Sudden stratospheric warming responsible for UK's icy blast
A snowy chill has arrived across the UK, with all the fun and chaos which that entails. Many of us are being impacted by the wintry weather this week, a shock for many after such a benign start to the season.
Yet the beginnings of this change in the weather can be traced back to strange goings-on, miles above us in the atmosphere, many days ago.
For a few weeks now, forecasters have been monitoring an abrupt jump in temperatures way up in the stratosphere - not a cooling, but actually a sudden warming.
Such sudden stratospheric warmings (SSW) have led to notable cold spells in recent years.
In January 2009, forecasters saw such an event coming down the tracks, and by early February, most of the UK was under a blanket of snow.
Not every SSW event leads to a bitter spell for us in the UK, and not every cold spell is caused by SSW - the atmosphere is far more complicated than that.
But SSW is a powerful tool for forecasters, and at the end of last week it became clear that this particular SSW would have a big impact on our weather. Indeed further snowfall is anticipated across the UK in the next few days.A difficult outlook?
So the cold and snowy weather is with us. But how long will its magic and mayhem last? The honest answer is that we do not know.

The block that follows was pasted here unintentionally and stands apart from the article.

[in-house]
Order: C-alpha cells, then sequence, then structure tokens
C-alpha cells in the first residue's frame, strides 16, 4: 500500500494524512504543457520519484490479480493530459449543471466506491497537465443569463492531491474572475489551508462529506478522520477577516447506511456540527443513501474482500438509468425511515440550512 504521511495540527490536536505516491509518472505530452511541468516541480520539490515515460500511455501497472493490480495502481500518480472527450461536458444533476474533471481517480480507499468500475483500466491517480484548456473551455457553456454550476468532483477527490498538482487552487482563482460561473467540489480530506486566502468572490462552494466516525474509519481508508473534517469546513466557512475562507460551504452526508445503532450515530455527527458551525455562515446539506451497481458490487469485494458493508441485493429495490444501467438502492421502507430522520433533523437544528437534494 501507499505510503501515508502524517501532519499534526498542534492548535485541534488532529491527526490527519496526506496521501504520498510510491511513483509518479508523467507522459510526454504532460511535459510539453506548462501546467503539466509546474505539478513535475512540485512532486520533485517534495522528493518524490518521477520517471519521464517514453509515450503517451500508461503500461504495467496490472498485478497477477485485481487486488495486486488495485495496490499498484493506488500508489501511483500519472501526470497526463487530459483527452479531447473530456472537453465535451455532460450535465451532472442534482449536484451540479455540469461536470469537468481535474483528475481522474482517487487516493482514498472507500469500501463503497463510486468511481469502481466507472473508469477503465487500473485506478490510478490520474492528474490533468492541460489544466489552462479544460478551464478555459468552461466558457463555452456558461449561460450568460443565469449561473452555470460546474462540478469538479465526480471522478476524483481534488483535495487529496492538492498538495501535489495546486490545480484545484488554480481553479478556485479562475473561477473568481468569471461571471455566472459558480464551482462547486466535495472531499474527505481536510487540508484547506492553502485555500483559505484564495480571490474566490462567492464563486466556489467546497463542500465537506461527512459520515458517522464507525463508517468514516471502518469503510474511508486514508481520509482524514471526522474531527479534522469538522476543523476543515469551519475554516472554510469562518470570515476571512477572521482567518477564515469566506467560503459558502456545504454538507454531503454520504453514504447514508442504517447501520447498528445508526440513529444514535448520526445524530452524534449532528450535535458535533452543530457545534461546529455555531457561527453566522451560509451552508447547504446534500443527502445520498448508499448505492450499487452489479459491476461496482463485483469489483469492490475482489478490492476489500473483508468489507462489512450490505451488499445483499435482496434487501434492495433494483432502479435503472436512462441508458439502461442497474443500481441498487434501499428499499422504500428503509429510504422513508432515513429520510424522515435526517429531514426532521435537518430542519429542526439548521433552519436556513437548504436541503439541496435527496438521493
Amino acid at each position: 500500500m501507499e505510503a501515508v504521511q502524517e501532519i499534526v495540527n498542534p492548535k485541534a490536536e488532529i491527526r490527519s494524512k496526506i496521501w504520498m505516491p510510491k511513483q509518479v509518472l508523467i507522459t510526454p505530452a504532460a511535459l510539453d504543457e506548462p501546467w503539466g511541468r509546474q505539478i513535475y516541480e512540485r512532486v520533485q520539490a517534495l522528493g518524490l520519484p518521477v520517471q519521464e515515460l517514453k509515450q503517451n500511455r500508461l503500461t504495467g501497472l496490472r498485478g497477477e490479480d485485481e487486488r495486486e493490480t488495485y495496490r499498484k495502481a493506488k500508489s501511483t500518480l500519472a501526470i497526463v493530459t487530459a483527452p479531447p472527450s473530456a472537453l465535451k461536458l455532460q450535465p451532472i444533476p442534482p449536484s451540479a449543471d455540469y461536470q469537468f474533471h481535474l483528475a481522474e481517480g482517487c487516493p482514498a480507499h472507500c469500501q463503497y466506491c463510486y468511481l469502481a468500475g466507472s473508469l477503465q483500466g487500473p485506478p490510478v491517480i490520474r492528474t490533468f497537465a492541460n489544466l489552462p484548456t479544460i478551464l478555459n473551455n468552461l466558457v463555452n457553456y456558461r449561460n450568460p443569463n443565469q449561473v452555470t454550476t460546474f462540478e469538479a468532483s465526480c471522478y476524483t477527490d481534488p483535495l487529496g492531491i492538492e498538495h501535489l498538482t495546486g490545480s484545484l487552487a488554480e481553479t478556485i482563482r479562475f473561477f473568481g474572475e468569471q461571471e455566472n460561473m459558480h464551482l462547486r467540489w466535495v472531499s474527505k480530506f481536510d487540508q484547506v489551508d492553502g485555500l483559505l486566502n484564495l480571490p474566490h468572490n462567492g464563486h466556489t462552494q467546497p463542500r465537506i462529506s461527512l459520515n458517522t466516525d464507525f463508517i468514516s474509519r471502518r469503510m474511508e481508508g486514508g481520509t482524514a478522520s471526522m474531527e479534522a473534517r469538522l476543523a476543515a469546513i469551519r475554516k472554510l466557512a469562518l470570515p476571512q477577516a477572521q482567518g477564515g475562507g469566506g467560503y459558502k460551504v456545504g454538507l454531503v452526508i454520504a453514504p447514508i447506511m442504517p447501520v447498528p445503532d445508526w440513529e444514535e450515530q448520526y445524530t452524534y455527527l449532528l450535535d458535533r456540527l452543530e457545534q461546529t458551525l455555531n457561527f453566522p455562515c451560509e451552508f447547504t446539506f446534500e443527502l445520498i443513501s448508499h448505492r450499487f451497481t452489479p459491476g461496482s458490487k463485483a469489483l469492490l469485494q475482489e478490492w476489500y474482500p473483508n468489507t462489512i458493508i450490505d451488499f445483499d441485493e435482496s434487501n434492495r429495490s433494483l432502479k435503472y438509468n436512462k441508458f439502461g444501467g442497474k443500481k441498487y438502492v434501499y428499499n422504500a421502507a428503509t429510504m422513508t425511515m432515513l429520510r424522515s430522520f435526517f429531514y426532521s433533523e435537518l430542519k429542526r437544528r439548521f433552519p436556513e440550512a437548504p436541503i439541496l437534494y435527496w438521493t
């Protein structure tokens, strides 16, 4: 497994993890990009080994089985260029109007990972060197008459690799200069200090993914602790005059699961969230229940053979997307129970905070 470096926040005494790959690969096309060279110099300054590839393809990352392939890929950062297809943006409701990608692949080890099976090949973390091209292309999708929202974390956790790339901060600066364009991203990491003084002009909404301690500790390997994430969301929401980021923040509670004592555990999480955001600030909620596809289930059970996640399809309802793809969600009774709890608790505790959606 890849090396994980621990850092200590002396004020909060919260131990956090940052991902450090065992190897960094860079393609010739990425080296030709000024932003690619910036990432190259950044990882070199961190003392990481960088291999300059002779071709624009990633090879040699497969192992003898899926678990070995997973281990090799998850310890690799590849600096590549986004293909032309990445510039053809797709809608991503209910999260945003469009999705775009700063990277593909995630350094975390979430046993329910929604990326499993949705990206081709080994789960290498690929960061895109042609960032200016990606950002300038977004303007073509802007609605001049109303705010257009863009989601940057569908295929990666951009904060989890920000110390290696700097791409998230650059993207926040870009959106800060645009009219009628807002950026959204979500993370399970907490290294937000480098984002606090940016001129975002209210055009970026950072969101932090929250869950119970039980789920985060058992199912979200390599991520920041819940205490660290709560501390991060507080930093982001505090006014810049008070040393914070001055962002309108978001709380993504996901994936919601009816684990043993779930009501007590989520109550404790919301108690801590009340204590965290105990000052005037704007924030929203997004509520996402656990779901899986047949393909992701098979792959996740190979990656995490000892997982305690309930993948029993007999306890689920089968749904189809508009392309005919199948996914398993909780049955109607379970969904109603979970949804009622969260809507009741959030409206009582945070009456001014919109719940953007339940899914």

SSW events not only throw the atmosphere into disarray, they also present huge challenges for computer models in predicting what happens next.
Normally we can be quite confident in our predictions for up to a week ahead. But not at the moment.
The graphic on the right shows how the computer currently "sees" the atmosphere. The blue area indicates cold, and green indicates warm. We in the UK are definitely very cold - as if you needed reminding!
As we run the computer prediction forward over a few days, we can see that the cold and warm boundaries remain clearly defined. The UK remains very much in the cold.
However, as we look further ahead, just four or five days, the boundary becomes increasingly blurred, and within a week, the computer prediction is completely disordered. It may stay cold, it may get warmer. We do not know; in fact, anyone who tells you definitively what next week's weather will be like is whistling in the wind.
Meteorologists call this a "spaghetti plot", and you can see why.
So, forecasters are facing a huge challenge. Until the effects of this sudden stratospheric warming wear off, predictability beyond just a few days is unusually low.
What we can say is that for the foreseeable future, we will remain in the grip of cold weather and we must enjoy or endure as best we can.